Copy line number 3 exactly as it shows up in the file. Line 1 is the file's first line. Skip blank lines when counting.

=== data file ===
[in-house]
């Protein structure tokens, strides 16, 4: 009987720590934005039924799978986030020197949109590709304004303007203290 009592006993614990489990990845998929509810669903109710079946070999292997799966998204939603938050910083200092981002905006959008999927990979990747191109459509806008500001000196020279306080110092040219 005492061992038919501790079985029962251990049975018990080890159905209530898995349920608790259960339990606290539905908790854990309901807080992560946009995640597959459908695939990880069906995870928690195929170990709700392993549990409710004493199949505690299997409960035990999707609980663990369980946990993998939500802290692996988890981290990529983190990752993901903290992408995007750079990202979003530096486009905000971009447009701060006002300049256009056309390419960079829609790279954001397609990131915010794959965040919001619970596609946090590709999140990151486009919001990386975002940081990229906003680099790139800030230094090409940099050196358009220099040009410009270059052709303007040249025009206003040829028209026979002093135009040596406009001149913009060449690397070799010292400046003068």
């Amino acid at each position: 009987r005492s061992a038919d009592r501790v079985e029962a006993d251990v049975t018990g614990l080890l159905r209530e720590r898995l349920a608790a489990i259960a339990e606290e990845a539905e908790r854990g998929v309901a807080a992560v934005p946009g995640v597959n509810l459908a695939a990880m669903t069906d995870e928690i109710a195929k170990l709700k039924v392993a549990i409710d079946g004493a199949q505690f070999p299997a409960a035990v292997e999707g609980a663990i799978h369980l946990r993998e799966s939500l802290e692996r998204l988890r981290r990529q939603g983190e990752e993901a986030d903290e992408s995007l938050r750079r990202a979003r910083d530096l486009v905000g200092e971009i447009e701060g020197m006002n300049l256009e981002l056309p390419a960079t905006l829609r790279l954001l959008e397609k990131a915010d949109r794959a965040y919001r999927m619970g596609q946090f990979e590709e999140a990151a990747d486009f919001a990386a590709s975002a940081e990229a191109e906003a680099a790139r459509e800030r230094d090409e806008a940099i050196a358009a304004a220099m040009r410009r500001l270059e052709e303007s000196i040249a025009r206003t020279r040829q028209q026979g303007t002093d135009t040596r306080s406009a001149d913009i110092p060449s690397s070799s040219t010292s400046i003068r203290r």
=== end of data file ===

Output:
């Amino acid at each position: 009987r005492s061992a038919d009592r501790v079985e029962a006993d251990v049975t018990g614990l080890l159905r209530e720590r898995l349920a608790a489990i259960a339990e606290e990845a539905e908790r854990g998929v309901a807080a992560v934005p946009g995640v597959n509810l459908a695939a990880m669903t069906d995870e928690i109710a195929k170990l709700k039924v392993a549990i409710d079946g004493a199949q505690f070999p299997a409960a035990v292997e999707g609980a663990i799978h369980l946990r993998e799966s939500l802290e692996r998204l988890r981290r990529q939603g983190e990752e993901a986030d903290e992408s995007l938050r750079r990202a979003r910083d530096l486009v905000g200092e971009i447009e701060g020197m006002n300049l256009e981002l056309p390419a960079t905006l829609r790279l954001l959008e397609k990131a915010d949109r794959a965040y919001r999927m619970g596609q946090f990979e590709e999140a990151a990747d486009f919001a990386a590709s975002a940081e990229a191109e906003a680099a790139r459509e800030r230094d090409e806008a940099i050196a358009a304004a220099m040009r410009r500001l270059e052709e303007s000196i040249a025009r206003t020279r040829q028209q026979g303007t002093d135009t040596r306080s406009a001149d913009i110092p060449s690397s070799s040219t010292s400046i003068r203290r």